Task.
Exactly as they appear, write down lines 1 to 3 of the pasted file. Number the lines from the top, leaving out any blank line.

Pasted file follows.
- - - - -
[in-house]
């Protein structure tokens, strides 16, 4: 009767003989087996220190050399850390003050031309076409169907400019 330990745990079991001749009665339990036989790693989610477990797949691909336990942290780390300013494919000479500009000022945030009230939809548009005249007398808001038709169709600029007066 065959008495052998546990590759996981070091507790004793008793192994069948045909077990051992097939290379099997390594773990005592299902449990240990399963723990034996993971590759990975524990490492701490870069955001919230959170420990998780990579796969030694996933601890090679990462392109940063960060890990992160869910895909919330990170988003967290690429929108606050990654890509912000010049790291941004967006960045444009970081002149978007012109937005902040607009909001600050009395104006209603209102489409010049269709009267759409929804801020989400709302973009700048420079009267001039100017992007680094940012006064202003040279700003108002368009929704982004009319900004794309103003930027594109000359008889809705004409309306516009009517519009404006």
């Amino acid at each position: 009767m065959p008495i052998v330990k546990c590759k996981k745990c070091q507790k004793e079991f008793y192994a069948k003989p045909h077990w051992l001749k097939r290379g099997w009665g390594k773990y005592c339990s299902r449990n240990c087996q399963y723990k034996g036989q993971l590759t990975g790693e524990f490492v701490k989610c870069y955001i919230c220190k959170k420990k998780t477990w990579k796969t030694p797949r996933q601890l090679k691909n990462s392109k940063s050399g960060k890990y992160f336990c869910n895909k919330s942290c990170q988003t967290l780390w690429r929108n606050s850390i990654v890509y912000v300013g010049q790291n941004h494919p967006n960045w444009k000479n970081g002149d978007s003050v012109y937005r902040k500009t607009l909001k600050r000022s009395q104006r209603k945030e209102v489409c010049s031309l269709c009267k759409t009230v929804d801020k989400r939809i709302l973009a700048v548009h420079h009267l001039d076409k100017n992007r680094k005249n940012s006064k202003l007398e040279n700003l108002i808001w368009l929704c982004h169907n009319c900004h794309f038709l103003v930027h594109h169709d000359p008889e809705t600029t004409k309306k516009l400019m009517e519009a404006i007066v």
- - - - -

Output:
[in-house]
């Protein structure tokens, strides 16, 4: 009767003989087996220190050399850390003050031309076409169907400019 330990745990079991001749009665339990036989790693989610477990797949691909336990942290780390300013494919000479500009000022945030009230939809548009005249007398808001038709169709600029007066 065959008495052998546990590759996981070091507790004793008793192994069948045909077990051992097939290379099997390594773990005592299902449990240990399963723990034996993971590759990975524990490492701490870069955001919230959170420990998780990579796969030694996933601890090679990462392109940063960060890990992160869910895909919330990170988003967290690429929108606050990654890509912000010049790291941004967006960045444009970081002149978007012109937005902040607009909001600050009395104006209603209102489409010049269709009267759409929804801020989400709302973009700048420079009267001039100017992007680094940012006064202003040279700003108002368009929704982004009319900004794309103003930027594109000359008889809705004409309306516009009517519009404006």
């Amino acid at each position: 009767m065959p008495i052998v330990k546990c590759k996981k745990c070091q507790k004793e079991f008793y192994a069948k003989p045909h077990w051992l001749k097939r290379g099997w009665g390594k773990y005592c339990s299902r449990n240990c087996q399963y723990k034996g036989q993971l590759t990975g790693e524990f490492v701490k989610c870069y955001i919230c220190k959170k420990k998780t477990w990579k796969t030694p797949r996933q601890l090679k691909n990462s392109k940063s050399g960060k890990y992160f336990c869910n895909k919330s942290c990170q988003t967290l780390w690429r929108n606050s850390i990654v890509y912000v300013g010049q790291n941004h494919p967006n960045w444009k000479n970081g002149d978007s003050v012109y937005r902040k500009t607009l909001k600050r000022s009395q104006r209603k945030e209102v489409c010049s031309l269709c009267k759409t009230v929804d801020k989400r939809i709302l973009a700048v548009h420079h009267l001039d076409k100017n992007r680094k005249n940012s006064k202003l007398e040279n700003l108002i808001w368009l929704c982004h169907n009319c900004h794309f038709l103003v930027h594109h169709d000359p008889e809705t600029t004409k309306k516009l400019m009517e519009a404006i007066v």